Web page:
The Prime Minister is rightly ushering in an infrastructure revolution because infrastructure drives growth and productivity and creates jobs. We are doing that with over £100 billion of investment this year and, thanks to the efforts of the Financial Secretary to the Treasury, a world-leading UK Infrastructure Bank created and set up in Leeds.
Does my right hon. Friend agree that all parts of the country can benefit from investment in infrastructure, and that an excellent way of achieving that in my constituency, in support of the substantial housing development there, would be to approve funding for the Aylesbury link of East West Rail, which would also help to achieve our target of net zero?
My hon. Friend is absolutely right to focus on making sure that our investment reaches every part of the country, including his constituency. I am pleased to tell him that £760 million has been allocated by the Chief Secretary and the Transport Secretary to deliver East West Rail, and I understand that the Department for Transport is currently working with the East West Rail Company to figure out the best possible way to serve Aylesbury. I hope that my hon. Friend will engage with that process.
The Infrastructure Forum recently published a report that showed clearly that the super deduction is already having an impact, accelerating investment by businesses. Will my right hon. Friend join me in encouraging businesses across Grantham and Stamford to take up the relief, and does he agree that this is exactly the kind of investment that will boost jobs and level up our country?
From the Office for Budget Responsibility to the Bank of England, many people have described the super deduction as doing exactly what my hon. Friend has said, and that is why we know it is working. I recently visited BT, for example, which, because of the super deduction, is now increasing the speed of its roll-out to millions more houses and creating thousands of new jobs in the process. My hon. Friend is absolutely right, and I encourage his businesses to take up the super deduction, and, indeed, we see that; a Deloitte survey recently showed that business intentions to invest in this country are the highest they have been in years.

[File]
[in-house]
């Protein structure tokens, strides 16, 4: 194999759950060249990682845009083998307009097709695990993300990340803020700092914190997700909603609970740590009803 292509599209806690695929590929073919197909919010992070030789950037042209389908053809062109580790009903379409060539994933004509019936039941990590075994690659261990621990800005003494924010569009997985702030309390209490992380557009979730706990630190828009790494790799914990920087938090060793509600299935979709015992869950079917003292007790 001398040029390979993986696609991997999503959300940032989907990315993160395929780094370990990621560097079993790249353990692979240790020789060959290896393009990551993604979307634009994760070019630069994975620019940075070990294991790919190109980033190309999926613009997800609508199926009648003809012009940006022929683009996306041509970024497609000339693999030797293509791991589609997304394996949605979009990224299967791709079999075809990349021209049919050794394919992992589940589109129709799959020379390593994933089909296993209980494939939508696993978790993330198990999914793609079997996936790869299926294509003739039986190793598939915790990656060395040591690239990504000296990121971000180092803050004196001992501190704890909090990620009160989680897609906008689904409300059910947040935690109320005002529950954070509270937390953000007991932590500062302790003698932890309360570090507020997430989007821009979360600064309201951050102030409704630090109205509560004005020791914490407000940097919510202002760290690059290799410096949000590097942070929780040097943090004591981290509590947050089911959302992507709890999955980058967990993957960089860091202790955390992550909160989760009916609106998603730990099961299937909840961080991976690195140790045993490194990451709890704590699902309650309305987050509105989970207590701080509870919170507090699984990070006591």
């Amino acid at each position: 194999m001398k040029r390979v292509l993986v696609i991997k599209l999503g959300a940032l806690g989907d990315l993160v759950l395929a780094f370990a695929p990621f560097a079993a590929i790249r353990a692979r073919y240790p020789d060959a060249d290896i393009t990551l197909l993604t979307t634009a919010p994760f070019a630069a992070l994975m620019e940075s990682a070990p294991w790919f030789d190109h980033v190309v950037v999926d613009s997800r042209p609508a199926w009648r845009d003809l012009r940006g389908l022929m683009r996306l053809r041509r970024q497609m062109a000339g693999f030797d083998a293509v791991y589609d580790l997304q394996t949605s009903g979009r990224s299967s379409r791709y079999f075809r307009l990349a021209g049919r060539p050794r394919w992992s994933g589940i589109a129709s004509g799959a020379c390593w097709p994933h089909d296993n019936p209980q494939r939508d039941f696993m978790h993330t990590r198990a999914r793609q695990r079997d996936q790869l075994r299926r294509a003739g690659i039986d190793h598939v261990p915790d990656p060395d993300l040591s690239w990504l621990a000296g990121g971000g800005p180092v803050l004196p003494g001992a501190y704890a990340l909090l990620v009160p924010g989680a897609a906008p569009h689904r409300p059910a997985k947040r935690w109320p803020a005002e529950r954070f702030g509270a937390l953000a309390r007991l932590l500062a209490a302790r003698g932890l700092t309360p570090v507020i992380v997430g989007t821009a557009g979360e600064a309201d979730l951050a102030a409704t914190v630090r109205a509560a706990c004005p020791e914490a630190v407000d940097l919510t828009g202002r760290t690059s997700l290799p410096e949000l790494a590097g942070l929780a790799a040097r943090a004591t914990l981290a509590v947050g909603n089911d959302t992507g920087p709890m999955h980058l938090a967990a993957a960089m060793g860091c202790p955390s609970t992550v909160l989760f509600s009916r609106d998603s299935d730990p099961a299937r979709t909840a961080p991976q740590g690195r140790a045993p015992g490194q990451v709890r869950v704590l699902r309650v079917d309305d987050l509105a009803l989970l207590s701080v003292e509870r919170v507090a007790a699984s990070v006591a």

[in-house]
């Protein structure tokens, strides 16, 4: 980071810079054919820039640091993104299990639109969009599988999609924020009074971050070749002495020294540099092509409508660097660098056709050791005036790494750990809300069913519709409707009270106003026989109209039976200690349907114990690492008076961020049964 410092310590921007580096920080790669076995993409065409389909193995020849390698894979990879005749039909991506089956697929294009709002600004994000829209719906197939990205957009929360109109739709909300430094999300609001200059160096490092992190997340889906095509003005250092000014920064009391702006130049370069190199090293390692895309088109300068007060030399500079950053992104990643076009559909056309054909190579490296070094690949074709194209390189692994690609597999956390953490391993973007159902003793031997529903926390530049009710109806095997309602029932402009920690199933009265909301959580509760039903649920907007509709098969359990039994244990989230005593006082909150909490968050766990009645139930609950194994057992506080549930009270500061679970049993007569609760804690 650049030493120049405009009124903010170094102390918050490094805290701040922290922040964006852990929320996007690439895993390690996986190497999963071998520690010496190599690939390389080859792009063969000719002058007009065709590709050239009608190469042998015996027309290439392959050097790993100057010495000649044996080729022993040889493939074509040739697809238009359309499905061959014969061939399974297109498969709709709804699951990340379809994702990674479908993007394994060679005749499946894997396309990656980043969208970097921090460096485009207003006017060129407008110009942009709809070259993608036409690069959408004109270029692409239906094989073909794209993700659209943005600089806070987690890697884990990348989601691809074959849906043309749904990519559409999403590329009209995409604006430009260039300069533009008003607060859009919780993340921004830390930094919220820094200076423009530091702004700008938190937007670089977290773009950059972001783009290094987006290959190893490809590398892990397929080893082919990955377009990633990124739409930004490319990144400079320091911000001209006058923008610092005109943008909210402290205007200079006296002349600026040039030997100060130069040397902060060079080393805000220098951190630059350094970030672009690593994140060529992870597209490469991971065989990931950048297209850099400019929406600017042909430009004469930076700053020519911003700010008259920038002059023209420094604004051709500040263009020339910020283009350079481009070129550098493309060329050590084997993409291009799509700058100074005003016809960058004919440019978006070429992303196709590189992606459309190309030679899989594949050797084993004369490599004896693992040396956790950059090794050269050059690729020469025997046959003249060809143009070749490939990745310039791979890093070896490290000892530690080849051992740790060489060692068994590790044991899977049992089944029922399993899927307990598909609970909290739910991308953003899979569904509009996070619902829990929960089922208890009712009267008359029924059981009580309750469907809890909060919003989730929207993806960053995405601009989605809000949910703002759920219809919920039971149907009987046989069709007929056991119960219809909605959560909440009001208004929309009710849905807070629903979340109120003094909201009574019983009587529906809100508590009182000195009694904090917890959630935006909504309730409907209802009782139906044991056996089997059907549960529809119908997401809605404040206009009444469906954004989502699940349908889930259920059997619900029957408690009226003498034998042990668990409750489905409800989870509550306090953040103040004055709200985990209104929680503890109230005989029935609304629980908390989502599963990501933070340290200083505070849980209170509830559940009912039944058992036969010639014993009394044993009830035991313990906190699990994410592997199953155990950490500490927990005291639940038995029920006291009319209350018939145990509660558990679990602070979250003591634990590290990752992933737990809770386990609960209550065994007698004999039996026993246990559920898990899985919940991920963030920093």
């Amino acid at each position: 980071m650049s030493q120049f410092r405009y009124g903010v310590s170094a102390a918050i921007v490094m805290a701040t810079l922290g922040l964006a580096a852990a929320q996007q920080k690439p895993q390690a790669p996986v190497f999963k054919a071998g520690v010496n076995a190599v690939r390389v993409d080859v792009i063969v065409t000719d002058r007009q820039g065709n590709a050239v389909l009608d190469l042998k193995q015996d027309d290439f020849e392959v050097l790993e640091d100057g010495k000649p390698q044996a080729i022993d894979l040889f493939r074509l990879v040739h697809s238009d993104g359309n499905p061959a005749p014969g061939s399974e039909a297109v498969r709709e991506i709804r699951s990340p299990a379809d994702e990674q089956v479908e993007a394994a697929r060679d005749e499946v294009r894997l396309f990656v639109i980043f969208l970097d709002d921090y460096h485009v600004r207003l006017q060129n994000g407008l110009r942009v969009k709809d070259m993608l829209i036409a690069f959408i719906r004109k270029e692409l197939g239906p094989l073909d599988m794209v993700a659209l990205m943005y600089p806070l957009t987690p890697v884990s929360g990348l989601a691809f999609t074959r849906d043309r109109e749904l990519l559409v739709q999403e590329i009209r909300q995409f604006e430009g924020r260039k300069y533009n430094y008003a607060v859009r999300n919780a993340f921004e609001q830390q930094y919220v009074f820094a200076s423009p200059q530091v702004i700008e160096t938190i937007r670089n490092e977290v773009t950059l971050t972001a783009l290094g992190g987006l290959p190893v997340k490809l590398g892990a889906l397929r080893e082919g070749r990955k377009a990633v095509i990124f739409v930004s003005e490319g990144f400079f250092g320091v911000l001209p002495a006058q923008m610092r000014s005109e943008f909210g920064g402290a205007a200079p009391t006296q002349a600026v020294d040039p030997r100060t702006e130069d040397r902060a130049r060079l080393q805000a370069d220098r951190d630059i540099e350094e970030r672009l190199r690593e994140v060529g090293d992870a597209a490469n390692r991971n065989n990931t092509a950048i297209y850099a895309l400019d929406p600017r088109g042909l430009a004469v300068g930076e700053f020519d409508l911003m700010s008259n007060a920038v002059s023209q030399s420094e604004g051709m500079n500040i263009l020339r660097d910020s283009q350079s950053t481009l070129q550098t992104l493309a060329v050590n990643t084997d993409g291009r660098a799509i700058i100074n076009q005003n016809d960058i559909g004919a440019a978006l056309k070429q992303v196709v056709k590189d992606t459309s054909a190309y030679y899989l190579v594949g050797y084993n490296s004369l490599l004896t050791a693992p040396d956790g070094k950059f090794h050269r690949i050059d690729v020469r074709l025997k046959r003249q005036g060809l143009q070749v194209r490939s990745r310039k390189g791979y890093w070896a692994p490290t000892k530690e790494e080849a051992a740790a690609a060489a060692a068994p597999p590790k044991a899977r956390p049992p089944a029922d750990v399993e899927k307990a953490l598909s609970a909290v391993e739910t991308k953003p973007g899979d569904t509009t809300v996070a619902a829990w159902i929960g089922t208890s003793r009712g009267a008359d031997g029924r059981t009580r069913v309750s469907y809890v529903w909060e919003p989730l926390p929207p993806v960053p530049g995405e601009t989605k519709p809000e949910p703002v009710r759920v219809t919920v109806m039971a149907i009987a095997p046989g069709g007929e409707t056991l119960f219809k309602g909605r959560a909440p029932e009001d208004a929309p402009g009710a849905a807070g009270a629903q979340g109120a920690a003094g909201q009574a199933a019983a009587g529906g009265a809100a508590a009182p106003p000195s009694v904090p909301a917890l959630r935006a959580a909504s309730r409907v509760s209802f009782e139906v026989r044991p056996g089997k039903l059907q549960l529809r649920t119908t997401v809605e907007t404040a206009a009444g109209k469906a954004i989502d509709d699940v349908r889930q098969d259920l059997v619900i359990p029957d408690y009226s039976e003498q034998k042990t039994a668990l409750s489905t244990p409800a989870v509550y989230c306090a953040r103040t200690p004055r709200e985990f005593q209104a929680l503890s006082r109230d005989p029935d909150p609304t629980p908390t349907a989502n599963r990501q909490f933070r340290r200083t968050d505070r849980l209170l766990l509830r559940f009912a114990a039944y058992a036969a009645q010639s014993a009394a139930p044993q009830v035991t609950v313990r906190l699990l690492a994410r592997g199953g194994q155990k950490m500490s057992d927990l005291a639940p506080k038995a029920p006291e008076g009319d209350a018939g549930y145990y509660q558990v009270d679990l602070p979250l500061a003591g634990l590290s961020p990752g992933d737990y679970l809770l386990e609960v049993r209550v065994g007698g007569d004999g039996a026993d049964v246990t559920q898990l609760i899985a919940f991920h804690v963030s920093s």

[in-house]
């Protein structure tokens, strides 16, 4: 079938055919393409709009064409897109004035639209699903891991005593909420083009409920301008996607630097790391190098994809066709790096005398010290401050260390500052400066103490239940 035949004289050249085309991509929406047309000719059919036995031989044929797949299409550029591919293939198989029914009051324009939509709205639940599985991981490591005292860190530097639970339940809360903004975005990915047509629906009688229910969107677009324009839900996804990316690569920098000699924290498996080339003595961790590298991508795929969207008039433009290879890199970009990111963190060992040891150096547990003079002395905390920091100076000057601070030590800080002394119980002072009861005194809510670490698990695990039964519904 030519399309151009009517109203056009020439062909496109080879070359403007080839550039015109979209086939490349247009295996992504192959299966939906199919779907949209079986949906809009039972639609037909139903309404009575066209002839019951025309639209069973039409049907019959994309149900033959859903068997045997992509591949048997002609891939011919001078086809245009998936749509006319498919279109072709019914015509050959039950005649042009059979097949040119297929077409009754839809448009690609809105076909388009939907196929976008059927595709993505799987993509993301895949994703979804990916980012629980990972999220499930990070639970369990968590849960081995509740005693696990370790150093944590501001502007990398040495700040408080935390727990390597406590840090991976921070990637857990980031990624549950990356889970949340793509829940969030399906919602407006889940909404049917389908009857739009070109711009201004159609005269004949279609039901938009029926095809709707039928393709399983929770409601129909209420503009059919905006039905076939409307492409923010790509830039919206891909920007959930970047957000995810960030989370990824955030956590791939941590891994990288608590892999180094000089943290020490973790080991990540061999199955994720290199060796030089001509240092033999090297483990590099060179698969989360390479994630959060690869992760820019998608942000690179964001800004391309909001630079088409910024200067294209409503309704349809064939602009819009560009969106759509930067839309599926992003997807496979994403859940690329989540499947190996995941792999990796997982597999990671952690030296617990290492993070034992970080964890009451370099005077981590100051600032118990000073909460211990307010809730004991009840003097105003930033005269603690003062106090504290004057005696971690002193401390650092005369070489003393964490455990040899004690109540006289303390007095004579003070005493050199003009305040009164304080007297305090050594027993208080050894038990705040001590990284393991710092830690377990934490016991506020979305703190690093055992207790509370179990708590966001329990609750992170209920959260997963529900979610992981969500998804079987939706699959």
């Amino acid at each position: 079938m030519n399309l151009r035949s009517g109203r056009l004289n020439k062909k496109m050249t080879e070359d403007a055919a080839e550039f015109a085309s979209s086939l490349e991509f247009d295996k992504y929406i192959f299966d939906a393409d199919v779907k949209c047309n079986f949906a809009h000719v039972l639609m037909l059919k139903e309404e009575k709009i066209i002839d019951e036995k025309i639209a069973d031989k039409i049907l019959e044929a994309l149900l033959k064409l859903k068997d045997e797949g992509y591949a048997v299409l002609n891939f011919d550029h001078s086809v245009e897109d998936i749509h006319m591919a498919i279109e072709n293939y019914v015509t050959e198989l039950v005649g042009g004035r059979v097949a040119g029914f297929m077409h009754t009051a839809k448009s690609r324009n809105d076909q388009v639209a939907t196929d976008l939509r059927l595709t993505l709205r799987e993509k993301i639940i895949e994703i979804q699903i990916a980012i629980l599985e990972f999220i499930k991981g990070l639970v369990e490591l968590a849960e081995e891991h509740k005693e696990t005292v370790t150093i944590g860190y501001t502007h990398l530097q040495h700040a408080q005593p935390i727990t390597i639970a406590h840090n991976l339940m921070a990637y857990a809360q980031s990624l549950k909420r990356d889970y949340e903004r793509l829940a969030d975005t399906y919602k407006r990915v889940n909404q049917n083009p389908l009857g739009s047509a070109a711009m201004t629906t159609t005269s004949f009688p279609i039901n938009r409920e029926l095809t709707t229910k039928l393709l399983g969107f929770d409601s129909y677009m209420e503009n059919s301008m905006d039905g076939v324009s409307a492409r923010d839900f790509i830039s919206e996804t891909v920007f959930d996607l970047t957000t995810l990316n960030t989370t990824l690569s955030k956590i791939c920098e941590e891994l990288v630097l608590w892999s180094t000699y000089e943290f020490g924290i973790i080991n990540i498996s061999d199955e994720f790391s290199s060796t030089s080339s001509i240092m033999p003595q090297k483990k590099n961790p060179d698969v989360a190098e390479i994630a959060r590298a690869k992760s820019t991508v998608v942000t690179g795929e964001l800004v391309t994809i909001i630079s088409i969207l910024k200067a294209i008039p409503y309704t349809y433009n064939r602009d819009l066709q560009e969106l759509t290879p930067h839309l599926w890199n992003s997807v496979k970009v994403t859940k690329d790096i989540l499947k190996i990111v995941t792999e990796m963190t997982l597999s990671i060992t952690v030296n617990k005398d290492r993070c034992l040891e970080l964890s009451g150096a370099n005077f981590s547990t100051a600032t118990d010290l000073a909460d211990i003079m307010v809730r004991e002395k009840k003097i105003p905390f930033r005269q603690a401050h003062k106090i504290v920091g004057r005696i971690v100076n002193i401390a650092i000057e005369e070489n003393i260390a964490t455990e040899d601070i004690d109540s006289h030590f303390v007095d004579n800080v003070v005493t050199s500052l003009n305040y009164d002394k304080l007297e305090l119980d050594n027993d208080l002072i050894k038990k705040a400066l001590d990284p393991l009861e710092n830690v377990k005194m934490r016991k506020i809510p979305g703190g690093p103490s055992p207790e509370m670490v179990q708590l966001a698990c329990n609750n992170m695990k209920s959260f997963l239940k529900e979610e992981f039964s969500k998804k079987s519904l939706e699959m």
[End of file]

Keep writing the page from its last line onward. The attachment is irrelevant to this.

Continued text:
I am afraid that I must tell the Chancellor that his infrastructure revolution is not very noticeable in cities in the north of England, which grind to a halt at rush hour. They desperately need infrastructure investment, particularly in public transport. Can he tell the House when he last met our city region Mayors in the north of England, and what his plans are for fiscal reform that will help them invest in public transport infrastructure?
My entire team meet the regional Mayors all the time, and of course we will do so in the run-up to the spending review and the Budget. I agree with the hon. Lady that intra-city transportation is important. Unlocking the economic potential of our cities is important to driving our economic recovery. That is why last year, in my first Budget, we announced £4.2 billion for intra-city transport settlements for our largest several cities outside London so that they enjoy the same long-term funding as London and can invest in exactly the types of schemes that she describes.
That investment in infrastructure does not get to the south Wales railway service. DFT Ministers keep announcing increased services along the main line in south Wales, which includes Pencoed in my Ogmore constituency, but no increased investment in stations, level crossings or, indeed, the track. When will the Chancellor get a grip and start investing in much-needed railway infrastructure in south Wales?
I am not sure that I entirely recognise the aggregate picture that the hon. Gentleman presents. Rail investment over the course of this Parliament is at record levels, under CP5—control period 5—and then CP6, to give the technical terms. I am very happy to take away the specific schemes. He will understand that those are a matter for the Welsh Government, but I am happy to facilitate with the Department for Transport as required.
My hon. Friend is right. He has previously highlighted the importance of unlocking pension fund capital to invest in long-term assets such as infrastructure in the UK. He will know that the Prime Minister and I wrote to pension funds just recently discussing that, and my hon. Friend the Economic Secretary is actively working on creating a long-term asset fund, a new vehicle to unlock exactly the investment that my hon. Friend Stephen Hammond wants in exactly the type of infrastructure that this country needs.